A payments hub is a flexible platform that enables banks to build their own payments services that can integrate with multiple systems and channels, essentially breaking down the silos present in legacy structures. For that reason, payments hubs make it easier for institutions to integrate with fast changing newer digital channels such as mobile, internet and social media. Also, payments hubs bring in agility, consistency, competitiveness, centralized control and adherence to regulations.
Despite these advantages, relatively few banks have adopted payments hubs over the past decade. Why? Because of the implementation challenges. In order to implement or upgrade a payments hub from an existing payments processing legacy infrastructure, banks have to navigate a fairly complex transition cycle. Here are some suggestions for embarking on that journey:
Look beyond the context of the problem. Begin with a generic, big picture perspective on the need for a payments hub. Then, the bank can identify the business lines that the hub is expected to cover and the services it intends to provide, the approximate maintenance cost, the expectations of different user groups and the tangible business benefits it’s expected to provide.
Identify the type of hub that best fits the bank’s requirements. No one-size-fits-all solution is available for payments hubs. In fact, there are three primary choices available:
Front-end. This is best when the bank’s aim is to consolidate all channels (internet banking, mobile banking, corporate portals, social media, etc.) through a single integration layer. Agility of rolling out new services across channels is another consideration.
Back-end. This design is used when the bank’s aim is aggregation of data from multiple internal systems and routing that data to appropriate payment networks such as Automated Clearing House (ACH) and Real-time Gross Settlement Systems (RTGS). Aggregating data and feeding the same into analytics/cross-sale systems is another consideration.
End-to-end is the most advanced payments hub design, which combines the features of both a front-end and back-end hub. This involves building a new payments processing system to replace the existing legacy platform and hence is embraced by banks wishing to completely overhaul their existing legacy payment system. Supporting an entirely new payment system environment, like the proposed faster payments system in the U.S., is another consideration.
List the business components that the payments hub should have or interact with. This includes individual business components such as routing, exception handling, file-parsing, settlements and regulatory considerations.
Fitting the business components to the hub. It’s of paramount importance to rightly classify each business component that makes up the payments hub as core, regional and context-specific components and accordingly create placeholders for each of these components in the delivery plan.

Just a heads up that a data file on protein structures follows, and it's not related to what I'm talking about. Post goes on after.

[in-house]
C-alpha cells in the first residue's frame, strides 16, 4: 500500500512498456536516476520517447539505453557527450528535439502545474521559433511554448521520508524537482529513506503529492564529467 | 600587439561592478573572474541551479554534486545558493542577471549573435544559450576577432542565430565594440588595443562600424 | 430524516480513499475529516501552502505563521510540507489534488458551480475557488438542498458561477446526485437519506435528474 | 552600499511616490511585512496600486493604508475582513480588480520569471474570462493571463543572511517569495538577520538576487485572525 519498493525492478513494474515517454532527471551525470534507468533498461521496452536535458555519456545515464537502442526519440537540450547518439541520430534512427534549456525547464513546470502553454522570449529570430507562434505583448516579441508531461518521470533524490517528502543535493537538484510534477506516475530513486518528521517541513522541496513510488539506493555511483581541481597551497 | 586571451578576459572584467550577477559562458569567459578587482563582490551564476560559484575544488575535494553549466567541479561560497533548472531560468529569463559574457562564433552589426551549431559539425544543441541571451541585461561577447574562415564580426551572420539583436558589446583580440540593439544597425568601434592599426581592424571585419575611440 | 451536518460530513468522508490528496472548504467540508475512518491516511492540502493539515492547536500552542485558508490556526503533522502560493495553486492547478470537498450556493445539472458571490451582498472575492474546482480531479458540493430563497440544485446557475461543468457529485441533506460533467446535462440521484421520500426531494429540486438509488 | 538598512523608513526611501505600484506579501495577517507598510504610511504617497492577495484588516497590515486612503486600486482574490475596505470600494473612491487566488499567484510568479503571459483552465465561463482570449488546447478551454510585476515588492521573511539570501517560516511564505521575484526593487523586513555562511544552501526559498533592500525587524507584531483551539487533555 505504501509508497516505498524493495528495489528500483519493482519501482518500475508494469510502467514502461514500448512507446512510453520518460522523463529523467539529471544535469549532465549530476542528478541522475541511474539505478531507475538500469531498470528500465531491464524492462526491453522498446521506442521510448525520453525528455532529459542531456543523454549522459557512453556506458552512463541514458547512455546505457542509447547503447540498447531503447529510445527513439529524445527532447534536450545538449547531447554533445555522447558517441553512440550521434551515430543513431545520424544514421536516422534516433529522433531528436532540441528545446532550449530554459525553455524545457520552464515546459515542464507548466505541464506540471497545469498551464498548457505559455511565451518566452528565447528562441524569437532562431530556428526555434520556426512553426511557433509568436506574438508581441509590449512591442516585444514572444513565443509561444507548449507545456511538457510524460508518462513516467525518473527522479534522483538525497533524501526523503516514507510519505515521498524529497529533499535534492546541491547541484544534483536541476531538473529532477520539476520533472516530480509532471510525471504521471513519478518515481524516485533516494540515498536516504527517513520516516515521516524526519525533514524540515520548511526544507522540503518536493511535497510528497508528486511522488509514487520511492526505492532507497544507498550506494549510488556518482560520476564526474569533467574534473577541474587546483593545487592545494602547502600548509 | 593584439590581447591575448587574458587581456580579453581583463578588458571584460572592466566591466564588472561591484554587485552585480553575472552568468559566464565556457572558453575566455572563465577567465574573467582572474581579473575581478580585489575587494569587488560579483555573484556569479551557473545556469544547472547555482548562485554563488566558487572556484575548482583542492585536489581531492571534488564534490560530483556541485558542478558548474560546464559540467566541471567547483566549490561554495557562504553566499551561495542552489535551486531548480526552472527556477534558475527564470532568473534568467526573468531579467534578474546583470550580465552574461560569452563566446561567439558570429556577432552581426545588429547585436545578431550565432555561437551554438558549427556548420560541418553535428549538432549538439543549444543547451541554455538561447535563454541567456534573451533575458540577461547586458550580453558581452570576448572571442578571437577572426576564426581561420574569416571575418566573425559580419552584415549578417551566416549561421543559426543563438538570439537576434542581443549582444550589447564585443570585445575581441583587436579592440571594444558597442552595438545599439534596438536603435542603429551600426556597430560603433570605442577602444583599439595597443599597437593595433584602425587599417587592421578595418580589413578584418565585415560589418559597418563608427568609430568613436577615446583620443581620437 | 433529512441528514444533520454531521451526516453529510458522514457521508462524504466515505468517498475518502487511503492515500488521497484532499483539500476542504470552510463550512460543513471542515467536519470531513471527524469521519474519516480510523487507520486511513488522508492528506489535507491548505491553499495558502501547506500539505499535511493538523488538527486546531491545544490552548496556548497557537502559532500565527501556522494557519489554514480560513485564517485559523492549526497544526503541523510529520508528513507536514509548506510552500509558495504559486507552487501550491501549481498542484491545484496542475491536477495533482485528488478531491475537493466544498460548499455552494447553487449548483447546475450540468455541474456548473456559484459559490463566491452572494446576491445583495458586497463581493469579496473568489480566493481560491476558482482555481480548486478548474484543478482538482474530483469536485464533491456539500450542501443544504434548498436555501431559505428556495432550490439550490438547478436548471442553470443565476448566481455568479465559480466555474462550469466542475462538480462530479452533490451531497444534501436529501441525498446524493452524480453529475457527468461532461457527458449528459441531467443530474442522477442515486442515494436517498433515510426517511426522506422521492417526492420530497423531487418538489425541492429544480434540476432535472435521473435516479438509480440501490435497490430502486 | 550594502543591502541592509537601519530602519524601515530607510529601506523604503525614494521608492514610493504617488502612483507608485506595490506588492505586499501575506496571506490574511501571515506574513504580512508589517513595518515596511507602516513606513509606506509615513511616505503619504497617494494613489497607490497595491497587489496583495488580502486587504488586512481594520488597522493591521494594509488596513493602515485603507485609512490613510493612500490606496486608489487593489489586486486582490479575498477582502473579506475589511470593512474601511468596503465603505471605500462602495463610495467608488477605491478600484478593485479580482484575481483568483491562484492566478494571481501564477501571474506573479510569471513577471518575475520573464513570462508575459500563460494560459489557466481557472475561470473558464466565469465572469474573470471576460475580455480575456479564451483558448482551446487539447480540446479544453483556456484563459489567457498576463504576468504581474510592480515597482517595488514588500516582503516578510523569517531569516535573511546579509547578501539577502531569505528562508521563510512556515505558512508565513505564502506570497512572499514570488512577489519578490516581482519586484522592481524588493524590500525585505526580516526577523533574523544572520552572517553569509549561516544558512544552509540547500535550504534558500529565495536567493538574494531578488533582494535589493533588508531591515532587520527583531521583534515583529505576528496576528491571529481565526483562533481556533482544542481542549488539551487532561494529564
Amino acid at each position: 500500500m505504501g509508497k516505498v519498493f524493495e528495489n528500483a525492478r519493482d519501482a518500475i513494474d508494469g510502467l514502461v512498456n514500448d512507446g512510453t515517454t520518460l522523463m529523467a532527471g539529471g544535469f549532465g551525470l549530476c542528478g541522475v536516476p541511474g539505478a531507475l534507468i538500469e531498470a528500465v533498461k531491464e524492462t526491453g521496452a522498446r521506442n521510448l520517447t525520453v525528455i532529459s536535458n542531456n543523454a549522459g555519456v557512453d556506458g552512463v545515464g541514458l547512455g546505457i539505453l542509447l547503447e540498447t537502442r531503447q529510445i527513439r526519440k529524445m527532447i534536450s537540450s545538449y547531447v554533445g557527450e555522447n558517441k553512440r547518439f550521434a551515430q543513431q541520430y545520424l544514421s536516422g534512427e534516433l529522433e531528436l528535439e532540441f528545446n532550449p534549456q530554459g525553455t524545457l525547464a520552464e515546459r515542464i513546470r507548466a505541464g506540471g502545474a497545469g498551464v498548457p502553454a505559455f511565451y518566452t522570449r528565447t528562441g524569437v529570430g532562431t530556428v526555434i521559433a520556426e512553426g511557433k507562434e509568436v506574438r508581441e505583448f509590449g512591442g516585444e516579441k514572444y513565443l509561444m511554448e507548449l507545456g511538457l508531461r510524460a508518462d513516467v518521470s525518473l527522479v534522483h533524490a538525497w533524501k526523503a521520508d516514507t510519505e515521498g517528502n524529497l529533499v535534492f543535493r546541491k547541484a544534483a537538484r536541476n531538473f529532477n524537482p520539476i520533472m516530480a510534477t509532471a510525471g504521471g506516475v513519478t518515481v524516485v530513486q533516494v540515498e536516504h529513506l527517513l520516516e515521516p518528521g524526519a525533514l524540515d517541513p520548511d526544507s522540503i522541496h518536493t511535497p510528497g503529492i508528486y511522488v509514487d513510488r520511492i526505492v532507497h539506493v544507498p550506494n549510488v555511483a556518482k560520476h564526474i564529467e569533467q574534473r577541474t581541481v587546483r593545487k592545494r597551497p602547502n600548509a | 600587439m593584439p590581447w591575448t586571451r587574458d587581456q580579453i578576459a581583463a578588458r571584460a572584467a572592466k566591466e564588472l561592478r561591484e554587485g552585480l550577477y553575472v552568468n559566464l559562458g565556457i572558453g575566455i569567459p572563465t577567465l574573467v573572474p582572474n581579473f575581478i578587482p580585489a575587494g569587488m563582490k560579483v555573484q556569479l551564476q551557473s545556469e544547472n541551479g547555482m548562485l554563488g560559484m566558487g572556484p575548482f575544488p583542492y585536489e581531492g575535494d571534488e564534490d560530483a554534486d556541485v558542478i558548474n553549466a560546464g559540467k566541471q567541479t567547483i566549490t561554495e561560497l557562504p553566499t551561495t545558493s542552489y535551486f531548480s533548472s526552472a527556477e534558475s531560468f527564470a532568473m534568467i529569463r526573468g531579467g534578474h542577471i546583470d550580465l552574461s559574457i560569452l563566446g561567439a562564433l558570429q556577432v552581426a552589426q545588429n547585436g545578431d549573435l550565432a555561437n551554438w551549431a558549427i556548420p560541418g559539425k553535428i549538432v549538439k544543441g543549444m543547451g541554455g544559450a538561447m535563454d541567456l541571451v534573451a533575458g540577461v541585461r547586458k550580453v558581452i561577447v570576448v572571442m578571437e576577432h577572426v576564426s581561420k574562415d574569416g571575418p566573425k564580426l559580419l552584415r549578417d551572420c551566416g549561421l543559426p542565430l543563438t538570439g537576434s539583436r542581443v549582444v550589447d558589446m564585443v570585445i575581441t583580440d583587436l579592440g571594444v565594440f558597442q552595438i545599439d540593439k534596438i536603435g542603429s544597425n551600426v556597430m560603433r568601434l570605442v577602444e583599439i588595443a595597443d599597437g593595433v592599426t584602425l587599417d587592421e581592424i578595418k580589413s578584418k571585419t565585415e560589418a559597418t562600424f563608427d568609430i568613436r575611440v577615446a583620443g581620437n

Choosing the right integration layers. Payments hubs are never complete without choosing the right integration standards, such as ISO20022 and ESB. A scalable, flexible and agile integration layer provides the best efficiency.
Use off-the-shelf, build or some mix of build-and-buy. Banks generally hire external consulting organizations to undertake a detailed analysis and propose the solution.
Big-bang or incremental approach. Each of these approaches has its pros and cons. While the big-bang approach reduces the implementation time, generates faster return on investment and trims down the transition requirements in hub implementation, the risk of operational breakdown is significantly high. Large banks generally prefer the incremental or evolutionary approach, starting with a pilot, which mitigates the risk of operational breakdown. Banks opting for an incremental approach use a service-based design of payment services that would continually evolve over a period of time.
The real challenge here is to develop a workable plan for migration that delivers real benefits at each incremental phase. However, one needs to be cognizant of the fact that the transitory requirements can sometimes pile-up in an incremental approach, which might stretch the implementation cost.
Stakeholder buy-in and hub roadmap. Sponsors and stakeholders need to be convinced of the long-term value hubs create and envisage an efficient transformation path to get there, which includes breaking the transition into logical pieces to form a multi-generational program.
Finally, after implementation, the key performance indicators need to be constantly monitored for satisfactory results and continuous improvement.